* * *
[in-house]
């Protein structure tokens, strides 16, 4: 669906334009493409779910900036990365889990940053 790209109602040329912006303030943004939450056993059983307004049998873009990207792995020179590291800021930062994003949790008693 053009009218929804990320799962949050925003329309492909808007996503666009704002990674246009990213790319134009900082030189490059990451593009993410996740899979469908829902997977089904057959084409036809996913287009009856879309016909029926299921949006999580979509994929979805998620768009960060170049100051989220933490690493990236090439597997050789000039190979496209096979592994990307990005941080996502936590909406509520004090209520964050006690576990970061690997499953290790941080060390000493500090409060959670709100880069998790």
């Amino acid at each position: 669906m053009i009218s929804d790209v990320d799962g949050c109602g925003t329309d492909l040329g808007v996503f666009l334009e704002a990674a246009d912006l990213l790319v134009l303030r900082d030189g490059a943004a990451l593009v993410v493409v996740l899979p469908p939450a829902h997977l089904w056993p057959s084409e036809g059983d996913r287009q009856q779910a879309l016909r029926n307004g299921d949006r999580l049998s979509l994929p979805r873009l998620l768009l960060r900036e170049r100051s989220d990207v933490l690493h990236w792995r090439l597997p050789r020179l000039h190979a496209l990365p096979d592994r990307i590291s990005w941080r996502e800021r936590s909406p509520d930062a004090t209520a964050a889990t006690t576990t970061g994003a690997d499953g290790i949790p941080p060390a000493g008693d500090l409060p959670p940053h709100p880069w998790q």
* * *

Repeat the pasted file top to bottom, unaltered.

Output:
[in-house]
């Protein structure tokens, strides 16, 4: 669906334009493409779910900036990365889990940053 790209109602040329912006303030943004939450056993059983307004049998873009990207792995020179590291800021930062994003949790008693 053009009218929804990320799962949050925003329309492909808007996503666009704002990674246009990213790319134009900082030189490059990451593009993410996740899979469908829902997977089904057959084409036809996913287009009856879309016909029926299921949006999580979509994929979805998620768009960060170049100051989220933490690493990236090439597997050789000039190979496209096979592994990307990005941080996502936590909406509520004090209520964050006690576990970061690997499953290790941080060390000493500090409060959670709100880069998790």
């Amino acid at each position: 669906m053009i009218s929804d790209v990320d799962g949050c109602g925003t329309d492909l040329g808007v996503f666009l334009e704002a990674a246009d912006l990213l790319v134009l303030r900082d030189g490059a943004a990451l593009v993410v493409v996740l899979p469908p939450a829902h997977l089904w056993p057959s084409e036809g059983d996913r287009q009856q779910a879309l016909r029926n307004g299921d949006r999580l049998s979509l994929p979805r873009l998620l768009l960060r900036e170049r100051s989220d990207v933490l690493h990236w792995r090439l597997p050789r020179l000039h190979a496209l990365p096979d592994r990307i590291s990005w941080r996502e800021r936590s909406p509520d930062a004090t209520a964050a889990t006690t576990t970061g994003a690997d499953g290790i949790p941080p060390a000493g008693d500090l409060p959670p940053h709100p880069w998790q």